The octave day of the Birth of Jesus, the first day of the New Year, is dedicated to Mary, the Mother of God. The Holy Spirit came to fill her with his power. He elevated her motherhood to the highest level, so that Mary is in reality the mother of the Incarnate Word of God.
It is Mary who gave of her whole self to form the sacred humanity of him, who is “the image of the invisible God.” Mary gave him the body that he would one day offer in sacrifice to the Father for the salvation of the world. He took from her the body that he would give as food to sustain us on our struggle in the journey through this earthly life.
Jesus is both human like us, and divine, God far beyond us. Mary, as his mother, was very closely associated with Jesus. Her life was totally for her Son Jesus: Ad Jesum per Mariam.
The Gospel reading relates what the shepherds in the fields saw and heard from the angels on high. At the bidding of the angels, the shepherds rushed to pay homage to the Child in swaddling clothes in the manger. Mary kept all these things in her heart.
Following Jewish law and tradition the Child Jesus was circumcised and named Jesus on his eighth day.
To become one of us, God asked a young maiden for her cooperation in the divine plan. She said, “Yes,” and with that “Yes” Mary became the Mother of God. God’s greatest lesson for us remains ever the same: God so loves us that he chose to send his Son to be one of us – with a human mind and human knowledge, with human emotions and a human body.. And God’s greatest call to us is the same as to Mary – to say “yes” to God in our lives.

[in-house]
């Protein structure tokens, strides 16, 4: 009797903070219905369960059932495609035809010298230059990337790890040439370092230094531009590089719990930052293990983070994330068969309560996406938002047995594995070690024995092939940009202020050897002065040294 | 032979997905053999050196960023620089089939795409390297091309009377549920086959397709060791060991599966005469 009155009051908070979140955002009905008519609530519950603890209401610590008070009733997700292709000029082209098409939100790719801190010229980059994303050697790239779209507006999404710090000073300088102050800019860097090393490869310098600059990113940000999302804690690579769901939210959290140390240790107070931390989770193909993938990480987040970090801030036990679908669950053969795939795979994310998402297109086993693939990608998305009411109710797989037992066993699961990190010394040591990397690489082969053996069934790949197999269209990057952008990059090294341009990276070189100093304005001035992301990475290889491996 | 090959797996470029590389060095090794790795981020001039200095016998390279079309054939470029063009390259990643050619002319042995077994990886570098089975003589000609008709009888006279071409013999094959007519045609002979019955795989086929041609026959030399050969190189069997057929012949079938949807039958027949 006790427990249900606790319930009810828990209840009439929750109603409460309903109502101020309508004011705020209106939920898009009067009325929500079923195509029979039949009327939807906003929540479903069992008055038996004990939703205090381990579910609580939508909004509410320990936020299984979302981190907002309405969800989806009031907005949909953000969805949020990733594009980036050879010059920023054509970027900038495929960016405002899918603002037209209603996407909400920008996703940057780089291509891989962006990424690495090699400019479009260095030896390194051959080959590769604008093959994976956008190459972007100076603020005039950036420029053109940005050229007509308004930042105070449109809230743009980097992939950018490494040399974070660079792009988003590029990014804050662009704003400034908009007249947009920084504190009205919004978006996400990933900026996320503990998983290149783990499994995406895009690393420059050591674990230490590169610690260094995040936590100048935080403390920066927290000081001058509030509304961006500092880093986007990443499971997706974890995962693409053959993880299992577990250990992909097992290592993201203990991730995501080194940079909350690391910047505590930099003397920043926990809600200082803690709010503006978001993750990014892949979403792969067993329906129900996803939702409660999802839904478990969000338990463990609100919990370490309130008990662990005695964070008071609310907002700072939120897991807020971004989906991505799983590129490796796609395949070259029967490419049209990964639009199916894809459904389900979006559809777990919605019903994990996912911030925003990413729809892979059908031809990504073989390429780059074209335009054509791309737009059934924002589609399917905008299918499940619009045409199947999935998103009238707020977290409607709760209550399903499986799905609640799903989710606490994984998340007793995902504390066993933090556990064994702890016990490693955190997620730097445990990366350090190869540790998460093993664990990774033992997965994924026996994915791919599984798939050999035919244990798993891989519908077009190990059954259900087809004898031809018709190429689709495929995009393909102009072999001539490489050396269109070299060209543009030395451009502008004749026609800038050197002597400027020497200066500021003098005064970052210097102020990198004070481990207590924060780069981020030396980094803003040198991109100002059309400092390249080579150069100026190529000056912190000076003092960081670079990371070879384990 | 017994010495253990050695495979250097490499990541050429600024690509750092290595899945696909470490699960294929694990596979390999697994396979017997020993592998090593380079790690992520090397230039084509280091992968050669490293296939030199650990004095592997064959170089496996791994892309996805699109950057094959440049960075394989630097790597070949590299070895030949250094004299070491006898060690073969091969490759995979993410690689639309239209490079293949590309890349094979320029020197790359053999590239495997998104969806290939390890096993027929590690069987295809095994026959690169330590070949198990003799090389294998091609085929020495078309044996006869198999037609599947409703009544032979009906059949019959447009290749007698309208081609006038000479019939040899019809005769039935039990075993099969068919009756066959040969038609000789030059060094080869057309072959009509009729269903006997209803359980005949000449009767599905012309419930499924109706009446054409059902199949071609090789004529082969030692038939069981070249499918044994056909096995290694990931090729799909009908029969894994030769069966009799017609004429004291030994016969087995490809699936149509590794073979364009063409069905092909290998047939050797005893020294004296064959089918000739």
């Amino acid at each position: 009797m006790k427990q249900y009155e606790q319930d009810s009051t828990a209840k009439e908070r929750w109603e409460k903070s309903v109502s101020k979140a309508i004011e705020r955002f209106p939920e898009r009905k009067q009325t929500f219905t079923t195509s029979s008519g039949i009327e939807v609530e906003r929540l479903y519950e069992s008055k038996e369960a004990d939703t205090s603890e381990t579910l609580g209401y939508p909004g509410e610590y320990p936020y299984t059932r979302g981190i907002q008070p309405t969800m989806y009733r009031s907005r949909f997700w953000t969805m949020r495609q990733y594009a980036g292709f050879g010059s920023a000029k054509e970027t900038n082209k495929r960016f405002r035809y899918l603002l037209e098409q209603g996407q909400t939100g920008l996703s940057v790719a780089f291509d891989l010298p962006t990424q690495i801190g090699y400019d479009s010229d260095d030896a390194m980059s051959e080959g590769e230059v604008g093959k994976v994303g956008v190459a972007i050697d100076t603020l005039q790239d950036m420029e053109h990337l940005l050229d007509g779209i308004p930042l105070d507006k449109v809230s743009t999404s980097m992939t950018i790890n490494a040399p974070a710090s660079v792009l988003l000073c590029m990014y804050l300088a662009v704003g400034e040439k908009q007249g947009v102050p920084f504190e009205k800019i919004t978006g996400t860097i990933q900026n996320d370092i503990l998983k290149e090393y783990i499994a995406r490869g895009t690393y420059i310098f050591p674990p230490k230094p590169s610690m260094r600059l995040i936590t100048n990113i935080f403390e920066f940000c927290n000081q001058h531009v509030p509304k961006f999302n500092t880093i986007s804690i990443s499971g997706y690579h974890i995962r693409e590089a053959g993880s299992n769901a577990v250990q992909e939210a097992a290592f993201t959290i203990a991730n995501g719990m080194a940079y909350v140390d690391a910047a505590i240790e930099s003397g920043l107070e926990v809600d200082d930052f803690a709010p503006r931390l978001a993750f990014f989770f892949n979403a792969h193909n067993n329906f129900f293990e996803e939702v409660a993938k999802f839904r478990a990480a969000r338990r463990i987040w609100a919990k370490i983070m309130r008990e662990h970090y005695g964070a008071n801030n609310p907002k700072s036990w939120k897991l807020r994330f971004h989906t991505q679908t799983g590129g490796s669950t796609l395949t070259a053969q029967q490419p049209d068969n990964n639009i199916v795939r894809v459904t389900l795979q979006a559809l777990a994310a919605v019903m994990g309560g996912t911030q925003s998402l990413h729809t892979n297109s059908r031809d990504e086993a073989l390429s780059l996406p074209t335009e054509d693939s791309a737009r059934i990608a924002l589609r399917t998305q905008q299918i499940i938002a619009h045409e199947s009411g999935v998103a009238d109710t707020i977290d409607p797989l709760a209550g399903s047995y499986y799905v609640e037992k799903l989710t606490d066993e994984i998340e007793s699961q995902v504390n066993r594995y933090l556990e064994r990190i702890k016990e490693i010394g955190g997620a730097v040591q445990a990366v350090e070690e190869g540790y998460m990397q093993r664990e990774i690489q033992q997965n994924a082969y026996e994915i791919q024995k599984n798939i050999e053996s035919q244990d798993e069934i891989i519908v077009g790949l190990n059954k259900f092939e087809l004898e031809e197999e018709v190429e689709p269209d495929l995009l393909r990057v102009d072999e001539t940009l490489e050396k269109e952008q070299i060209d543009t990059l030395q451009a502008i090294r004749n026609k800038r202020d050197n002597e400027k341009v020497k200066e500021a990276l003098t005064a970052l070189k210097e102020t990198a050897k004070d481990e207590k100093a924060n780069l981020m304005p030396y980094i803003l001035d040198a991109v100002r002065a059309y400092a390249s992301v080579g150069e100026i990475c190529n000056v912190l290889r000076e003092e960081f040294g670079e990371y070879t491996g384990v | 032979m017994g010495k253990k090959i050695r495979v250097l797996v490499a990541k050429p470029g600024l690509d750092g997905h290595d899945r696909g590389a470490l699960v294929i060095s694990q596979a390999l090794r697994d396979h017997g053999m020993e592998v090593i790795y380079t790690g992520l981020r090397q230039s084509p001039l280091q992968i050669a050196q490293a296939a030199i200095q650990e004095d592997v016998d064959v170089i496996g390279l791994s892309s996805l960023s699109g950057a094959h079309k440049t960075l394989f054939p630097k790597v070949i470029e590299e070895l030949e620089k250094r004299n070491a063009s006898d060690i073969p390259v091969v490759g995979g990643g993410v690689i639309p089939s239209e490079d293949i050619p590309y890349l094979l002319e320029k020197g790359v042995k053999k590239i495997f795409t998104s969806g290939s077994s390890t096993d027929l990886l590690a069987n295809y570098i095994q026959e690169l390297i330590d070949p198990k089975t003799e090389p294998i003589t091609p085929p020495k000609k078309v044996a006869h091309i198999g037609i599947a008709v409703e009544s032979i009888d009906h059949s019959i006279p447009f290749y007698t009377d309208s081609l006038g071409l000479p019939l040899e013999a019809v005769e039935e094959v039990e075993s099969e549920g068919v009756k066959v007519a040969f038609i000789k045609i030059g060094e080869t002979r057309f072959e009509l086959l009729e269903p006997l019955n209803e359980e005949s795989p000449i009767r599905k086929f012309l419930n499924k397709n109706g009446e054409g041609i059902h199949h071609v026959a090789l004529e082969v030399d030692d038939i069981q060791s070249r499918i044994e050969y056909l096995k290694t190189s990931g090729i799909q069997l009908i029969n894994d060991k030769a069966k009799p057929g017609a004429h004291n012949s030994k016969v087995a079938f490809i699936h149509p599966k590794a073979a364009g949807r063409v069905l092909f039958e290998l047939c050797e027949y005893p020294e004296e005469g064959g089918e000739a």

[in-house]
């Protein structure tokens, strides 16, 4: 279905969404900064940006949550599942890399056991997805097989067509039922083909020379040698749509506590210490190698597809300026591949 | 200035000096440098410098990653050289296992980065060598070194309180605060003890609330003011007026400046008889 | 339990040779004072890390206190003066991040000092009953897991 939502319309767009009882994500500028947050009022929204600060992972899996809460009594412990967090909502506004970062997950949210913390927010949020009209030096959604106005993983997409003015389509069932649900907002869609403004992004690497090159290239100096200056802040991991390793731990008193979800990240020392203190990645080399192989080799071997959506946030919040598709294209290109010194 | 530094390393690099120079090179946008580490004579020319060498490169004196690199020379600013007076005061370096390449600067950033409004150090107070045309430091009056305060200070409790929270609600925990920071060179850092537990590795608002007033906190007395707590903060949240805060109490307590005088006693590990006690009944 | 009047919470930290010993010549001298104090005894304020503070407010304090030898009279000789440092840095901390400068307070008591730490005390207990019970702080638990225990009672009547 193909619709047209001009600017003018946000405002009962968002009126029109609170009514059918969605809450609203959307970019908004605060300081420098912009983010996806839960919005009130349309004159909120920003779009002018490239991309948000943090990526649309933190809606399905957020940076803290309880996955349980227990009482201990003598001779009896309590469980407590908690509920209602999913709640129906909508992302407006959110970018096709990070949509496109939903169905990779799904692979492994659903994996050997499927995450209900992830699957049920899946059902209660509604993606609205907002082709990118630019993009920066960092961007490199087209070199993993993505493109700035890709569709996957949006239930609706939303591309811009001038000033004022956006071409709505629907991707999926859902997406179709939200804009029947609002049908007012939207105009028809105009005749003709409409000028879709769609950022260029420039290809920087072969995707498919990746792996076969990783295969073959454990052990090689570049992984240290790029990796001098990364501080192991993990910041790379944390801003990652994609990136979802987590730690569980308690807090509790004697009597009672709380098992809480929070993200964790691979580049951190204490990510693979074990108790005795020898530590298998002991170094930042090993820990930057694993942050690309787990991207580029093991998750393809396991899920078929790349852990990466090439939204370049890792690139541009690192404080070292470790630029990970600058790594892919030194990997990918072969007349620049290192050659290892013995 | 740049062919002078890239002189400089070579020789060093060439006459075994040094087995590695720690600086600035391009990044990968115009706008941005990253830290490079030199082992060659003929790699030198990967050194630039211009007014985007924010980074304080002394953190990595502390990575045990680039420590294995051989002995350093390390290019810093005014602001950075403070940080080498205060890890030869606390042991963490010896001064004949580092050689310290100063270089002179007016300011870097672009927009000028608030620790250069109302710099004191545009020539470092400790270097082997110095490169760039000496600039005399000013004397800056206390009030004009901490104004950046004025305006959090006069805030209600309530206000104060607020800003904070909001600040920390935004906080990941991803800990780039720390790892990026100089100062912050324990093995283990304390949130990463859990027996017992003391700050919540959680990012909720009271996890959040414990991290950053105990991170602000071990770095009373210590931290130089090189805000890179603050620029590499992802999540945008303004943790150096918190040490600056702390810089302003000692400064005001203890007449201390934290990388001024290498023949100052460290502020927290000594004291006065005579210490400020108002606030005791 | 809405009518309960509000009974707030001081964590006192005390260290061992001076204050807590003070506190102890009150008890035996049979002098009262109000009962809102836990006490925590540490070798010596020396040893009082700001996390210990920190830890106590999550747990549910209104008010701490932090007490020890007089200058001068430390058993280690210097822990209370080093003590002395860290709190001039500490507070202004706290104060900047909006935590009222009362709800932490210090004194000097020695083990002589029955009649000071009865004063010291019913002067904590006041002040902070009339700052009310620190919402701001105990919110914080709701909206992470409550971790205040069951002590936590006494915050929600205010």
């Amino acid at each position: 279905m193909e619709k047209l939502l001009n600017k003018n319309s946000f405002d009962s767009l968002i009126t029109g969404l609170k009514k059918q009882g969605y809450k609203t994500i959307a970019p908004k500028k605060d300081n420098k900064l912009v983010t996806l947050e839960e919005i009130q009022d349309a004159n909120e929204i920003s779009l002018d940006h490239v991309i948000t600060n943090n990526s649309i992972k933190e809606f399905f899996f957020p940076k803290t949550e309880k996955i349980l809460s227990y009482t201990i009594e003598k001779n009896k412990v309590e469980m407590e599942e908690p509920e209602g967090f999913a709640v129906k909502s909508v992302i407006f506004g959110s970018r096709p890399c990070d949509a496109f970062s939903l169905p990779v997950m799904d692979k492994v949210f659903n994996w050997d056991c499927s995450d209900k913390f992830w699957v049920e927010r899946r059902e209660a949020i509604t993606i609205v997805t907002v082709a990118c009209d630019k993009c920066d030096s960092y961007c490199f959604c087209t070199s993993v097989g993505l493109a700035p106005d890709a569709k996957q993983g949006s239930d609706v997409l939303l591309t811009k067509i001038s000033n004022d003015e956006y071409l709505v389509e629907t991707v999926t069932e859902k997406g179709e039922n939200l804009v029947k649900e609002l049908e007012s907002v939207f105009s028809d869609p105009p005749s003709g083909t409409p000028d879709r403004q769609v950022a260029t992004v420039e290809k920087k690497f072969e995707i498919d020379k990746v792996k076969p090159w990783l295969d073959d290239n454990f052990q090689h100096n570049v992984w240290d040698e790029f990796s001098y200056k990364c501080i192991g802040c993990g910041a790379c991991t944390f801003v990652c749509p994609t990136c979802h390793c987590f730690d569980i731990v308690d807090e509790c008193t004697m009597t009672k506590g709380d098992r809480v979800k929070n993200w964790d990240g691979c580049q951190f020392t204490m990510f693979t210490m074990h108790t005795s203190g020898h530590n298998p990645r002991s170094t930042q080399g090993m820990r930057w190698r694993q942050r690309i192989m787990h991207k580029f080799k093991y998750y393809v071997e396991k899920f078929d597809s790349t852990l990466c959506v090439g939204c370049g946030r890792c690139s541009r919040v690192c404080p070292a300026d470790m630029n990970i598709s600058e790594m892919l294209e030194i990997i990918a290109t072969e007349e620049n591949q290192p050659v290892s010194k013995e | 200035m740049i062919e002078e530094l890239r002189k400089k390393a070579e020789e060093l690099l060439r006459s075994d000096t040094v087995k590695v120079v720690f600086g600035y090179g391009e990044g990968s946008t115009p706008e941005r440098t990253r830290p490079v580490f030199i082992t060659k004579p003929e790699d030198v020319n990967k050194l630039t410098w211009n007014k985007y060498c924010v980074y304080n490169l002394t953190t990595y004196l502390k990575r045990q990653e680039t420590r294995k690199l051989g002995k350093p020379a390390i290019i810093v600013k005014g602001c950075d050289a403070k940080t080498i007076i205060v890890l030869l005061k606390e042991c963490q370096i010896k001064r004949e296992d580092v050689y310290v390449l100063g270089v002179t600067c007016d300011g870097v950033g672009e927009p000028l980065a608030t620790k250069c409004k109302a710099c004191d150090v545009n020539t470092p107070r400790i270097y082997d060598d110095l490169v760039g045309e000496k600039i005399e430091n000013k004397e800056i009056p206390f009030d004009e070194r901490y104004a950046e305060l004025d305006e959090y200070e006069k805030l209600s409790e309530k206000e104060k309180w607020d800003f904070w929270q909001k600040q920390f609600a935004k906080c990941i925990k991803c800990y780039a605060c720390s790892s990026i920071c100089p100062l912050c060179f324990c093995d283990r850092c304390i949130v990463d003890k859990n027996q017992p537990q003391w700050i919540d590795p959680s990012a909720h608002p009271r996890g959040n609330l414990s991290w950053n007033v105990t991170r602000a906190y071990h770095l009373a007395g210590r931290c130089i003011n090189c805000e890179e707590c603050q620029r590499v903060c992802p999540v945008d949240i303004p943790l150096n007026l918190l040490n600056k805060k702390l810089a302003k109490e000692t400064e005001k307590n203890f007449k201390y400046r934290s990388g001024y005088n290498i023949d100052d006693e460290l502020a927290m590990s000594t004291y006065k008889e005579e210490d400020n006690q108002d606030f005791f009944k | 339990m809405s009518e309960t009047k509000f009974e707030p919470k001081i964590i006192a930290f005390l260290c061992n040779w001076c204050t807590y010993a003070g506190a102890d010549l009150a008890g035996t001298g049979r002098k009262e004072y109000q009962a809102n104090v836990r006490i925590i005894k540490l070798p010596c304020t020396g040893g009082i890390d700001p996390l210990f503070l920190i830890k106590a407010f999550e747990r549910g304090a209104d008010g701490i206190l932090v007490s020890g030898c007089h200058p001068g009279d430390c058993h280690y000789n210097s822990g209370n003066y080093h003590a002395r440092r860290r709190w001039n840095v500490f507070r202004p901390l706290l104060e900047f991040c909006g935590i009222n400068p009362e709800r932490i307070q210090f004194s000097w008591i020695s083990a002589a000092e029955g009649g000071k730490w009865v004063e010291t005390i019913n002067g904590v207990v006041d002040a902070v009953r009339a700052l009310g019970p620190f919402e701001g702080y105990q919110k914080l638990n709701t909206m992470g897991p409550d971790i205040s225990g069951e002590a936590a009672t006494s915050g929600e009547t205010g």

Mary is not the mother of Jesus only, who lived over 2,000 years ago. She is also our mother, of us who live today. From her place in heaven, she wants to help us with a mother’s help.
Mary is also our model. She is someone we can admire and imitate.
Consider her complete trust in God.
Mary believed the Angel’s word that she would bear a Son by the power of the Holy Spirit. She generously gave her Fiat to God’s invitation..
It is precisely in the area of trust in God that Mary can help us today.
Let us close with St.. Bernard’s prayer: “Remember, O most loving Virgin Mary, that never was it known that anyone who fled to your protection, implored your help, or sought your intercession was left unaided. Inspired with this confidence, we turn to you, O Virgin of virgins, our Mother. To you we come, before you we stand, sinful and sorrowful. O Mother of the Word Incarnate, do not turn away from us, but in your mercy hear and answer us. Amen.”
God bless you, and a Happy New Year!